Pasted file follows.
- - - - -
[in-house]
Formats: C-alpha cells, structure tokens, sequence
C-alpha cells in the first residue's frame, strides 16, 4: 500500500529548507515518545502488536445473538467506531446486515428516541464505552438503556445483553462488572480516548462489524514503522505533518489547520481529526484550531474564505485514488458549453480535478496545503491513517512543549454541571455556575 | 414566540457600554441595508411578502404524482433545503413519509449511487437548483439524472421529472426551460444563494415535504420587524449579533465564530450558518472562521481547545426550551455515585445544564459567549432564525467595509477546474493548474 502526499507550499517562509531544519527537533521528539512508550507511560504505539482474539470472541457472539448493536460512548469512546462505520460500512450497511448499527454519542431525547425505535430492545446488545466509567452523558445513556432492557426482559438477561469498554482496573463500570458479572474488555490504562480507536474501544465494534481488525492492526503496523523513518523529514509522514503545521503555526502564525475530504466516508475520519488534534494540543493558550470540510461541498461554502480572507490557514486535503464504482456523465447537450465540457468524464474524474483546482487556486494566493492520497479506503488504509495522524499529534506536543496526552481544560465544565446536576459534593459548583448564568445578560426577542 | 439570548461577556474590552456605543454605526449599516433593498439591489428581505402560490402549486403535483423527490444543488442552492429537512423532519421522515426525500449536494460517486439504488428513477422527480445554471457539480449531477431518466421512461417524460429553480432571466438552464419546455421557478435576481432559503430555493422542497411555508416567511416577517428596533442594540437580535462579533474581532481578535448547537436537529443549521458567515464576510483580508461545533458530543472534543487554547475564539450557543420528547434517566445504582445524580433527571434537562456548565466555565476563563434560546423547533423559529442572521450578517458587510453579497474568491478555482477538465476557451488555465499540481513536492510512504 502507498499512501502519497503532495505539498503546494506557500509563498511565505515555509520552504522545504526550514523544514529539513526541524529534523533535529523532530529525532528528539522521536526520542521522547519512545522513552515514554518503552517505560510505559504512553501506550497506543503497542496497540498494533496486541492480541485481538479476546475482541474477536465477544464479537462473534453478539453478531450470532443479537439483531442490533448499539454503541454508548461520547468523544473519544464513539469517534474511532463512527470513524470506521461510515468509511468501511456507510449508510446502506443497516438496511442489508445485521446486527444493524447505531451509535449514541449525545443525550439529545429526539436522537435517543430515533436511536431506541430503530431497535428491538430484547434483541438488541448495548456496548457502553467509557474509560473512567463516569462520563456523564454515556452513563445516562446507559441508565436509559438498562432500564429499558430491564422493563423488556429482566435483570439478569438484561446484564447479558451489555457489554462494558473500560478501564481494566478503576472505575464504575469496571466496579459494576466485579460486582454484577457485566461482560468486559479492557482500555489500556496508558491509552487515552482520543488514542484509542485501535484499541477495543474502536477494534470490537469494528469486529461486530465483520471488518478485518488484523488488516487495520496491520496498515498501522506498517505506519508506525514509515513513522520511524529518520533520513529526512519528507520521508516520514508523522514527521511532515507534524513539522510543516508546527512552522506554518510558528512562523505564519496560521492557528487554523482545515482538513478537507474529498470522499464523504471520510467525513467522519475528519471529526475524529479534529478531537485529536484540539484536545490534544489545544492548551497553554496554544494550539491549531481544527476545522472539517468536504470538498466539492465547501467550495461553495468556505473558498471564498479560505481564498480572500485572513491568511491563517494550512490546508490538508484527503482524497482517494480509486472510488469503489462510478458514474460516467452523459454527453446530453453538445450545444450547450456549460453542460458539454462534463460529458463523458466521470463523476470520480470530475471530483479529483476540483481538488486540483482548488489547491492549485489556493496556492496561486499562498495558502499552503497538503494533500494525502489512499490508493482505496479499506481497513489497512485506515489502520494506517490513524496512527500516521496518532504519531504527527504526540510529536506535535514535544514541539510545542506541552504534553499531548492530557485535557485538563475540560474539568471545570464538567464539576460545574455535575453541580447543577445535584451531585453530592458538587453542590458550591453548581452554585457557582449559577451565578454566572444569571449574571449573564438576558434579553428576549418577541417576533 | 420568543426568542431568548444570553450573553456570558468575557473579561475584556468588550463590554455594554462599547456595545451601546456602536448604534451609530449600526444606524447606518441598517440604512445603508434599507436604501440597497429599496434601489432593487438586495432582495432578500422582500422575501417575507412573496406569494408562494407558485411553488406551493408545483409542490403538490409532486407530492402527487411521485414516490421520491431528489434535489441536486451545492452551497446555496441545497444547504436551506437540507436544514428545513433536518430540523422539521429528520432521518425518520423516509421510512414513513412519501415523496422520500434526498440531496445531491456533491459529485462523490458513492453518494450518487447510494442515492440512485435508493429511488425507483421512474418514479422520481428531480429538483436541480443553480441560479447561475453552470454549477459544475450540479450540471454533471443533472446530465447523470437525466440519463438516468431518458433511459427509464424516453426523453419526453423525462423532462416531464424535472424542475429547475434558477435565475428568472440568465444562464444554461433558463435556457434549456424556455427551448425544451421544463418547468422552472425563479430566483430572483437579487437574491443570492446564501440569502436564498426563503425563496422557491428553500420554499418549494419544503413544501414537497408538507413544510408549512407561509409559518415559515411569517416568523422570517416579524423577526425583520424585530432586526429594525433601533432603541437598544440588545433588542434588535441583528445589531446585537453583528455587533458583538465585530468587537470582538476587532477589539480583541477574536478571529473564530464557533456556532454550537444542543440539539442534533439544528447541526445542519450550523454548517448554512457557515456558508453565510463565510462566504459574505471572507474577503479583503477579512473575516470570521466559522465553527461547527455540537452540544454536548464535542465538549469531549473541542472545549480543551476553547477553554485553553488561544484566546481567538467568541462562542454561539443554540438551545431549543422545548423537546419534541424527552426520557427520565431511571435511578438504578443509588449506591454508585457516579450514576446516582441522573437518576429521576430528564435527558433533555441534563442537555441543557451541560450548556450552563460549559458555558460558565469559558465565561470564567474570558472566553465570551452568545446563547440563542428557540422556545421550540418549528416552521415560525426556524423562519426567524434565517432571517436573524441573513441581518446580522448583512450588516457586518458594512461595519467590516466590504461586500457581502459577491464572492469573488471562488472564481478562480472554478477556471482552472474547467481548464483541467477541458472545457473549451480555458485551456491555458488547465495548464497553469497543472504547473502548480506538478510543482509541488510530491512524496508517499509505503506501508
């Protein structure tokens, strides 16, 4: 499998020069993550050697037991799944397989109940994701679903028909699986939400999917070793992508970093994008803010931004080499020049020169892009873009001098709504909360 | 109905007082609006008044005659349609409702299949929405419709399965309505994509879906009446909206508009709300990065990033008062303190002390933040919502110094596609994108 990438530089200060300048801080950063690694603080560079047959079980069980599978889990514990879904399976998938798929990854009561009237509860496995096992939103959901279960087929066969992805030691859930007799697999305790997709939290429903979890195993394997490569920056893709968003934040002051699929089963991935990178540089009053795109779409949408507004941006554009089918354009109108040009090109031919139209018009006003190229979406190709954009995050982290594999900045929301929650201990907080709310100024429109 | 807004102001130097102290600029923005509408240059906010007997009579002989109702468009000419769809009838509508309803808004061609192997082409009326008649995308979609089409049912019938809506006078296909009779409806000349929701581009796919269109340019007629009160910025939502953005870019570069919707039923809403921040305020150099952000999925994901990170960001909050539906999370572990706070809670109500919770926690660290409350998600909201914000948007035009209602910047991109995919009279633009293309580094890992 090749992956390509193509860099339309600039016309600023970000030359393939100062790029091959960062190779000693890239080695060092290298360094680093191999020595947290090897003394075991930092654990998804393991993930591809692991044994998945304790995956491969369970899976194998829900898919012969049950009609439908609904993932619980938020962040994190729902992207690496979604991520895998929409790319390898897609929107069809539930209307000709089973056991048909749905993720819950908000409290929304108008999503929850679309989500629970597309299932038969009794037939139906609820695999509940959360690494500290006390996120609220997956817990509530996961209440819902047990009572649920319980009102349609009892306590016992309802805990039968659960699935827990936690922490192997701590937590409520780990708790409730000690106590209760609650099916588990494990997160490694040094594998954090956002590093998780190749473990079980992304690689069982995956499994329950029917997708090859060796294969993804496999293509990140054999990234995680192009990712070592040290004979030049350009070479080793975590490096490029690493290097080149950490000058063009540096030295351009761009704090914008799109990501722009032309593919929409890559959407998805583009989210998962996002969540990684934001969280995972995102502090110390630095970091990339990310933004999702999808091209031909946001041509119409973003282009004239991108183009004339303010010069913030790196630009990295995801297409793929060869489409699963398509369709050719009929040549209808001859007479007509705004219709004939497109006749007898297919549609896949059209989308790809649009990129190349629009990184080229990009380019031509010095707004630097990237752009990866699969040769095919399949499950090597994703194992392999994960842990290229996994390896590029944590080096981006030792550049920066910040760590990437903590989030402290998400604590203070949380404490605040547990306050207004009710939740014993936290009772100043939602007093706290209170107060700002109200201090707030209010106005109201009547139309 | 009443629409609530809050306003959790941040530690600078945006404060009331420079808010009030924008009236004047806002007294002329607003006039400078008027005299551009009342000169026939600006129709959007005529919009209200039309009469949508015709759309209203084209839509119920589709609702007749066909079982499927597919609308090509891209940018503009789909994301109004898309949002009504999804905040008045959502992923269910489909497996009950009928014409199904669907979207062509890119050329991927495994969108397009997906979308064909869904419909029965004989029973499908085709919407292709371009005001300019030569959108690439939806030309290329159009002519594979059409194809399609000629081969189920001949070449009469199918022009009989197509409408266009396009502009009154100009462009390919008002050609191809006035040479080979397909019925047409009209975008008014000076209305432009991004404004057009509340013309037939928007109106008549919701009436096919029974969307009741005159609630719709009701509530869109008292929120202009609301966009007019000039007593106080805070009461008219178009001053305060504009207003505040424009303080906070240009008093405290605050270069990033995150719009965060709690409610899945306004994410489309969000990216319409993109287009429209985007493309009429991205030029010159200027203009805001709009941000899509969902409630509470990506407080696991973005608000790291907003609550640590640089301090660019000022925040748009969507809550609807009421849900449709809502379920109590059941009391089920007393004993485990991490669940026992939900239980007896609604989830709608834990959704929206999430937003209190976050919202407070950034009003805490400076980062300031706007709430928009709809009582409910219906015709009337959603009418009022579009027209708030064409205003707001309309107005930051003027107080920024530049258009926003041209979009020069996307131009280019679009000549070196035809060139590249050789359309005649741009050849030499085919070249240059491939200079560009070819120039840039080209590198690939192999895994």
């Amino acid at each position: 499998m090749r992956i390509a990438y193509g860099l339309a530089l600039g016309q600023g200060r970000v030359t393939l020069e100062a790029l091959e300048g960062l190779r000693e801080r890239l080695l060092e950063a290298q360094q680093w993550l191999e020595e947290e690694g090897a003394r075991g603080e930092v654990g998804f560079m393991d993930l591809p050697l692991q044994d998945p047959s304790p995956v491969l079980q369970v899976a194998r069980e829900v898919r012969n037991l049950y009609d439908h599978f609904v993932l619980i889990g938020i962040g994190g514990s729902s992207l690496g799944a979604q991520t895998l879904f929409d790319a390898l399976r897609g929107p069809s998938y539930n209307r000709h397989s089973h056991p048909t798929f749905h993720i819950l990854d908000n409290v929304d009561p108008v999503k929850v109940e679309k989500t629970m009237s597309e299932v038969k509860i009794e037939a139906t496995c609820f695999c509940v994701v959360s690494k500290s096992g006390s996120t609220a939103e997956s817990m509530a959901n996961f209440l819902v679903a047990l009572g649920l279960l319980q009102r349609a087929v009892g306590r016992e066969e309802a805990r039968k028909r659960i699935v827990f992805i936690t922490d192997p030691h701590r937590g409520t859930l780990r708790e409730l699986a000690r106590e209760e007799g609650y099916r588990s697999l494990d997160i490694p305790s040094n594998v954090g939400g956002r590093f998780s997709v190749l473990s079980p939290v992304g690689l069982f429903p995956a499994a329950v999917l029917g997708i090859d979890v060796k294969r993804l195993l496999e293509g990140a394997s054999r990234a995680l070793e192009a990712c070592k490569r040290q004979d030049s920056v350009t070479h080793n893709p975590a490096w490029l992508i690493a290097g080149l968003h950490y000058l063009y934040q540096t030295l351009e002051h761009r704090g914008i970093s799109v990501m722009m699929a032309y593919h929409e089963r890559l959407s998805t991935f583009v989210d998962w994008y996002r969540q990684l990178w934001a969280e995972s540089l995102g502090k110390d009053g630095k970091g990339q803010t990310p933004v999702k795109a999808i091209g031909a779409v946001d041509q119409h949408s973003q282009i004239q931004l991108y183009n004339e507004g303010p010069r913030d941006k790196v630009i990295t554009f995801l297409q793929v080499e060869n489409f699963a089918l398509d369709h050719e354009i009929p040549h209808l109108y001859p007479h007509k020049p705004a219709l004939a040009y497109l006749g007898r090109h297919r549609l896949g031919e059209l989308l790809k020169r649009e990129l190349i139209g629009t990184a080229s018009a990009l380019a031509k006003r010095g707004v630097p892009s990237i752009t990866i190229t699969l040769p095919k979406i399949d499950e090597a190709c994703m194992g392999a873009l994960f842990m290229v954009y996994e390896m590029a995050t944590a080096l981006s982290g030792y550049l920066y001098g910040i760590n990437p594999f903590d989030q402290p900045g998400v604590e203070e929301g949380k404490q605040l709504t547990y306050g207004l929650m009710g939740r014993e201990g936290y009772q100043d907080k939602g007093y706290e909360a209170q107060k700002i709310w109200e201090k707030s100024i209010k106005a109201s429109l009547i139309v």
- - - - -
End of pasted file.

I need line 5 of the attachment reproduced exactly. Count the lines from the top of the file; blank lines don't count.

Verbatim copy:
């Amino acid at each position: 499998m090749r992956i390509a990438y193509g860099l339309a530089l600039g016309q600023g200060r970000v030359t393939l020069e100062a790029l091959e300048g960062l190779r000693e801080r890239l080695l060092e950063a290298q360094q680093w993550l191999e020595e947290e690694g090897a003394r075991g603080e930092v654990g998804f560079m393991d993930l591809p050697l692991q044994d998945p047959s304790p995956v491969l079980q369970v899976a194998r069980e829900v898919r012969n037991l049950y009609d439908h599978f609904v993932l619980i889990g938020i962040g994190g514990s729902s992207l690496g799944a979604q991520t895998l879904f929409d790319a390898l399976r897609g929107p069809s998938y539930n209307r000709h397989s089973h056991p048909t798929f749905h993720i819950l990854d908000n409290v929304d009561p108008v999503k929850v109940e679309k989500t629970m009237s597309e299932v038969k509860i009794e037939a139906t496995c609820f695999c509940v994701v959360s690494k500290s096992g006390s996120t609220a939103e997956s817990m509530a959901n996961f209440l819902v679903a047990l009572g649920l279960l319980q009102r349609a087929v009892g306590r016992e066969e309802a805990r039968k028909r659960i699935v827990f992805i936690t922490d192997p030691h701590r937590g409520t859930l780990r708790e409730l699986a000690r106590e209760e007799g609650y099916r588990s697999l494990d997160i490694p305790s040094n594998v954090g939400g956002r590093f998780s997709v190749l473990s079980p939290v992304g690689l069982f429903p995956a499994a329950v999917l029917g997708i090859d979890v060796k294969r993804l195993l496999e293509g990140a394997s054999r990234a995680l070793e192009a990712c070592k490569r040290q004979d030049s920056v350009t070479h080793n893709p975590a490096w490029l992508i690493a290097g080149l968003h950490y000058l063009y934040q540096t030295l351009e002051h761009r704090g914008i970093s799109v990501m722009m699929a032309y593919h929409e089963r890559l959407s998805t991935f583009v989210d998962w994008y996002r969540q990684l990178w934001a969280e995972s540089l995102g502090k110390d009053g630095k970091g990339q803010t990310p933004v999702k795109a999808i091209g031909a779409v946001d041509q119409h949408s973003q282009i004239q931004l991108y183009n004339e507004g303010p010069r913030d941006k790196v630009i990295t554009f995801l297409q793929v080499e060869n489409f699963a089918l398509d369709h050719e354009i009929p040549h209808l109108y001859p007479h007509k020049p705004a219709l004939a040009y497109l006749g007898r090109h297919r549609l896949g031919e059209l989308l790809k020169r649009e990129l190349i139209g629009t990184a080229s018009a990009l380019a031509k006003r010095g707004v630097p892009s990237i752009t990866i190229t699969l040769p095919k979406i399949d499950e090597a190709c994703m194992g392999a873009l994960f842990m290229v954009y996994e390896m590029a995050t944590a080096l981006s982290g030792y550049l920066y001098g910040i760590n990437p594999f903590d989030q402290p900045g998400v604590e203070e929301g949380k404490q605040l709504t547990y306050g207004l929650m009710g939740r014993e201990g936290y009772q100043d907080k939602g007093y706290e909360a209170q107060k700002i709310w109200e201090k707030s100024i209010k106005a109201s429109l009547i139309v």